Britt MacKenzie-Dale
Aug 09, 2016 Britt MacKenzie-Dale rated it it was amazing
Lou is one of the great feminist heroes of literature. At once daring, philosophical, and deeply insightful, "Bear" offers a gorgeously written rumination on sexuality, women, and what it means to be alone with oneself.
Libros Prestados
No hay que fijarse en la nota que le he puesto, puesto que lo he calificado así por poner algo, porque sinceramente no sé qué opinar del libro.

Dado que han pasado varios días desde que lo leí y aún no puedo formarme una opinión, eso debería inclinar la balanza a favor de aumentar la puntuación. Pero es que todavía estoy demasiado impactada. Y ni siquiera sé si es un impacto bueno o malo.

El viaje de la protagonista, su desarrollo personal, la descripción del paisaje del Norte canadiense, todo eso
Jul 12, 2014 Audrey marked it as not-for-me  ·  review of another edition

You guys.

Look at this cover.

Read the description.

Look at Christina's review here:

Then read this thing on tumblr:

THEN say it with me...

Jun 29, 2015 Kathy rated it liked it
I read this book because of this link:

I'm still thinking about my opinion on it. I'll write more when I decide what I think.
Jan 05, 2016 Jenna rated it liked it  ·  review of another edition
Shelves: bookclub2
This is a hard book to rate. The writing itself was exquisite; the content uncomfortable.
In Engel’s novel, Lou and Bear’s relationship is not consensual; many of their encounters are sexually abusive, verging on rape. As Margret Grebowicz argues in “When Species Meat: Confronting Bestiality Pornography,” “[h]ow might we begin to distinguish between the sexual agency we anthropomorphically project onto animals (in the production of porn, for instance) and their real sexual agency, the very thing which render them rapeable (at least in human legal terms) in the first place?” Because a ...more
Aidan Darnell
Aug 01, 2014 Aidan Darnell rated it liked it
If, like me, you came across this book after an imgur or Reddit post that made you question what Canada even is (and I'm Canadian), know that it's actually a lot better than just your typical bear porn.

I mean, there's bear porn, don't get me wrong. A shwack of bear porn. The word "cunt" is used with aplomb. There's an incident with honey and the female body. S**t gets real.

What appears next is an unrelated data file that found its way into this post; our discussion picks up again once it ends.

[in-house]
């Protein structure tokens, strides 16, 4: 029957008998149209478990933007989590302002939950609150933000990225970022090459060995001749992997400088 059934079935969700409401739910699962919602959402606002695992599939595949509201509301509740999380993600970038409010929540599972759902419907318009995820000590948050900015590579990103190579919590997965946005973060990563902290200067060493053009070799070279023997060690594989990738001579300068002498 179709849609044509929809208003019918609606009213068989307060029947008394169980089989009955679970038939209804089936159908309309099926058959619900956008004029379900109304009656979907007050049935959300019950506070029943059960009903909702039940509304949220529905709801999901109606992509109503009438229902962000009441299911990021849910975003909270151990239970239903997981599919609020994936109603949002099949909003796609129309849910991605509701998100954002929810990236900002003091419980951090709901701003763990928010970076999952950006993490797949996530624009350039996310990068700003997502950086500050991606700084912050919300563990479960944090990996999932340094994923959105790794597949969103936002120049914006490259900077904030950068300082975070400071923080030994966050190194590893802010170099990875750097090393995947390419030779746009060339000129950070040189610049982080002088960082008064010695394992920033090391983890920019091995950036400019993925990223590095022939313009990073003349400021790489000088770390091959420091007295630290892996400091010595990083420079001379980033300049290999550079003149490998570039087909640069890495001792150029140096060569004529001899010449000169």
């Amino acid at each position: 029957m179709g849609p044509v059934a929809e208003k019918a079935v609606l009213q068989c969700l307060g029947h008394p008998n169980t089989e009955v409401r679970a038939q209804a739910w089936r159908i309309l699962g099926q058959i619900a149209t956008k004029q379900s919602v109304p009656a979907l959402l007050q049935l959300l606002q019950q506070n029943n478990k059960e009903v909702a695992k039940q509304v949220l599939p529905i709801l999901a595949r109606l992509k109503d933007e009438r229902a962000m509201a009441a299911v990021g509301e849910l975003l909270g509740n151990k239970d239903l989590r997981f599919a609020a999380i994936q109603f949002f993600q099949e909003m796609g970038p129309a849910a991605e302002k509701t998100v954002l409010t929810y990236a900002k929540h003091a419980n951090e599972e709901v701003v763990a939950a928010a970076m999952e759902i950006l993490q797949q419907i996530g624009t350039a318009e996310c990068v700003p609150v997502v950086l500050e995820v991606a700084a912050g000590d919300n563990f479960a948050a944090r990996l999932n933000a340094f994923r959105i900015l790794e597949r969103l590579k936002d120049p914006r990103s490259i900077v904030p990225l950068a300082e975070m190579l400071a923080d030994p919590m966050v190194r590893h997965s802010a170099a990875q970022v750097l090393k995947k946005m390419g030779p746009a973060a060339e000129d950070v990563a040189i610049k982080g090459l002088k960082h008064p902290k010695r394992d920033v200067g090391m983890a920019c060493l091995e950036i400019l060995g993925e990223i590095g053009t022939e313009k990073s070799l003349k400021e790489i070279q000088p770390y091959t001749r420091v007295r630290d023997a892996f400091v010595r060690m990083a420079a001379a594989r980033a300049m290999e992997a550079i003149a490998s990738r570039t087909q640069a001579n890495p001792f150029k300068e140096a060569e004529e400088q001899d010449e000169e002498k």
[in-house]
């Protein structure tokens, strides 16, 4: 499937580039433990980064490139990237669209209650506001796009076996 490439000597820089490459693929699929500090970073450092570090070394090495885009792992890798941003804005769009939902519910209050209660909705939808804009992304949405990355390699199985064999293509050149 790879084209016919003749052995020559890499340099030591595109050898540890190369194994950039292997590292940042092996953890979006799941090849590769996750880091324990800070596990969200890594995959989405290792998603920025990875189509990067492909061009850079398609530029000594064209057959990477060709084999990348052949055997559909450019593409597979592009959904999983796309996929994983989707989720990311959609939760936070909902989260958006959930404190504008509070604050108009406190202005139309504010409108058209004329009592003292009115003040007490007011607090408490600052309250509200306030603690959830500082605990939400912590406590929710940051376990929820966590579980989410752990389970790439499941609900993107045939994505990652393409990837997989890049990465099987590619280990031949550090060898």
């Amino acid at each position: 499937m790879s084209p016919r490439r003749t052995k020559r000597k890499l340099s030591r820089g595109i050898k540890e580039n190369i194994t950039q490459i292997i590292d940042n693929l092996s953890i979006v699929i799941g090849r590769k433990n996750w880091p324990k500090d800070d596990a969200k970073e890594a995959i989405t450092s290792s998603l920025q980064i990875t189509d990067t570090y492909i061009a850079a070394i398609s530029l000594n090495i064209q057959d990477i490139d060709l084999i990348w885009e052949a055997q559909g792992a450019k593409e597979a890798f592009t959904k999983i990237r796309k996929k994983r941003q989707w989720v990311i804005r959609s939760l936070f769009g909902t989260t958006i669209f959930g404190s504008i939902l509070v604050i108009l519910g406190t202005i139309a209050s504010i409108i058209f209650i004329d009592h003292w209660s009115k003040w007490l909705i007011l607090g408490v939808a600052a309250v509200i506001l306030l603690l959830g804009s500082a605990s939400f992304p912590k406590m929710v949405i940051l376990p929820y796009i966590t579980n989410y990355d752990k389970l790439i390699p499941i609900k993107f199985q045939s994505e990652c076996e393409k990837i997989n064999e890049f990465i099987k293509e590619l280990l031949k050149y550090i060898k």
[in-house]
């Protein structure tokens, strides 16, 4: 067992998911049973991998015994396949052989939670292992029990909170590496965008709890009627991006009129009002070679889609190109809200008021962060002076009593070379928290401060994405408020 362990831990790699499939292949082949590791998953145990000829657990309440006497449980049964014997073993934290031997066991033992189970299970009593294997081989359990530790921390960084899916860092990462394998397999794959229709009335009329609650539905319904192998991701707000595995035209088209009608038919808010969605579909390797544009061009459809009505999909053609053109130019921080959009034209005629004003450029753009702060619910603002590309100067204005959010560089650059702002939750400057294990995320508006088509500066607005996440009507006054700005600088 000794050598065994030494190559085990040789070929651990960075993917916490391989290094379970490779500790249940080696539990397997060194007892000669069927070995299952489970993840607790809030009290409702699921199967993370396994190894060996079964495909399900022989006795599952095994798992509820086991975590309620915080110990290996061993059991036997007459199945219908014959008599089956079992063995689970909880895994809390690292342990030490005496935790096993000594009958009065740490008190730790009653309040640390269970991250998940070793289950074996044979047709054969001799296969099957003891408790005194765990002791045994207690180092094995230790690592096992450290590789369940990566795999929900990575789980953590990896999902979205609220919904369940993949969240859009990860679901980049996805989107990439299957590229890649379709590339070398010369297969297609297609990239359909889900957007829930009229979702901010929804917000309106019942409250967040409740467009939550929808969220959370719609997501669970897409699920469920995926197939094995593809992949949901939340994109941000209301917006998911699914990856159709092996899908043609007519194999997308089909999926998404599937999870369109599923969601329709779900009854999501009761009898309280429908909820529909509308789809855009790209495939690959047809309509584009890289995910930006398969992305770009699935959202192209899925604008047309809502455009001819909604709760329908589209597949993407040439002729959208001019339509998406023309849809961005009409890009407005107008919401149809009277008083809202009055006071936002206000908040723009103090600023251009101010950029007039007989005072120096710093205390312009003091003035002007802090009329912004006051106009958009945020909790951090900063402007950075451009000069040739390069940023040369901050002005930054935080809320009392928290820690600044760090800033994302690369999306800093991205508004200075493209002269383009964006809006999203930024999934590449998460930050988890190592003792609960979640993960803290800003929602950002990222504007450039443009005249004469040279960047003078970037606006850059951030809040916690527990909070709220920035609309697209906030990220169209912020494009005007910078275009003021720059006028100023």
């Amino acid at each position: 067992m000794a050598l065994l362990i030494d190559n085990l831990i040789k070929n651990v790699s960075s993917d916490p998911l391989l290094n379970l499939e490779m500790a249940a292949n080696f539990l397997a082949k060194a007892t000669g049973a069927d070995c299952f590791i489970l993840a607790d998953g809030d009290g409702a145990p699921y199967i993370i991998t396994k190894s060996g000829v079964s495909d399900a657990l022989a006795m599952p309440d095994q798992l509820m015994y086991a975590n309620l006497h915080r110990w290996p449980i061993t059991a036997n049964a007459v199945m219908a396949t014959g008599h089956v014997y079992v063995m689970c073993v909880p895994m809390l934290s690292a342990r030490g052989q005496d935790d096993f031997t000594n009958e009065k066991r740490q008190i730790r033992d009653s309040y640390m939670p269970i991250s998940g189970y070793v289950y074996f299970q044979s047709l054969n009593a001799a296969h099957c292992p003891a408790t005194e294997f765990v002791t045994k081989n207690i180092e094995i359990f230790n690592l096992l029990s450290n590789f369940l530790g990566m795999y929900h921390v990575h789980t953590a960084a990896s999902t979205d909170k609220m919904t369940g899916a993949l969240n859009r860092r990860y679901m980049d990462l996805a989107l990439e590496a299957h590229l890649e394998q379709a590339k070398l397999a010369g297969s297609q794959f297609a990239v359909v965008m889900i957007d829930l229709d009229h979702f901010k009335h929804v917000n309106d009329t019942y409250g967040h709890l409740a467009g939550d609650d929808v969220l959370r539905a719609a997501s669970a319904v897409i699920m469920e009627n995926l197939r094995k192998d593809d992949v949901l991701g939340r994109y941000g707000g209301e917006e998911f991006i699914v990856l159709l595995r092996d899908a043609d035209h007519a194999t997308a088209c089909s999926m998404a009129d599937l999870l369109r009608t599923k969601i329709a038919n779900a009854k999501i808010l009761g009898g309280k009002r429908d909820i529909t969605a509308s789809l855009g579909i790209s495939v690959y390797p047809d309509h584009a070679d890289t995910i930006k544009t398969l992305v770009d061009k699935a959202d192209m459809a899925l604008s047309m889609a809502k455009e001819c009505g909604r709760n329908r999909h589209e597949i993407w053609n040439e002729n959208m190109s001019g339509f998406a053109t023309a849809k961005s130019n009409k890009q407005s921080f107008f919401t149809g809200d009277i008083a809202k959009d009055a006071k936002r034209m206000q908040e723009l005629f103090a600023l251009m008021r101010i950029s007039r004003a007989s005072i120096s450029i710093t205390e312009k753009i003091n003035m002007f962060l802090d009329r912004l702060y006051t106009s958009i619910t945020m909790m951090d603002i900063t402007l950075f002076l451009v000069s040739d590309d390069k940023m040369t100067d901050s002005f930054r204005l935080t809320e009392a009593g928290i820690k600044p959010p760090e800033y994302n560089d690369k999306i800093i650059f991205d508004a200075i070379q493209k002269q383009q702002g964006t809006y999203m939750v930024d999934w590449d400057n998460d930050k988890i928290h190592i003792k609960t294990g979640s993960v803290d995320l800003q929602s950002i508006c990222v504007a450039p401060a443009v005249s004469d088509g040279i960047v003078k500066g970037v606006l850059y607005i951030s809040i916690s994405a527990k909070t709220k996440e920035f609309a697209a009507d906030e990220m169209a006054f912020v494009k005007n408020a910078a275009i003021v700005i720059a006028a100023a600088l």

But underneath there's also a pretty decent depiction of how crappy it must have been to be an intelligent, thoughtful, and
A month or so ago, someone posted on Imgur screenshot of the cover of Bear along with photos of the racier bits and titled it, "What the actual fuck, Canada?". Since the crux of the story concerned a Canadian librarian who goes into the woods to find herself, I knew I had to read it.

And so did everyone else.

Random House Canada recently wrote a blog piece that discussed not only the new spike in sales of the book based on the Imgur posting but also Bear was much more than a woman getting it on w
Britta ★ Nachteule ★
Sep 02, 2014 Britta ★ Nachteule ★ rated it liked it  ·  review of another edition
Recommended to Britta ★ Nachteule ★ by: Weirs Shit Group
3.5 Stars

In our little Weird Shit Group we stumbled across this little treasure.

It was released first in the year 1976 and (like you can guess) there isn't a Kindle Edition or ebook of it.
I found a German edition for a low price and thought I'll try it.

At first you might think it's like all the other weird shit we read in the past when you read the blurb...
Then you read that it is or was a bestseller and ask yourself just why...

I have to admit that I'm still searching for words for this review b
Neal Adolph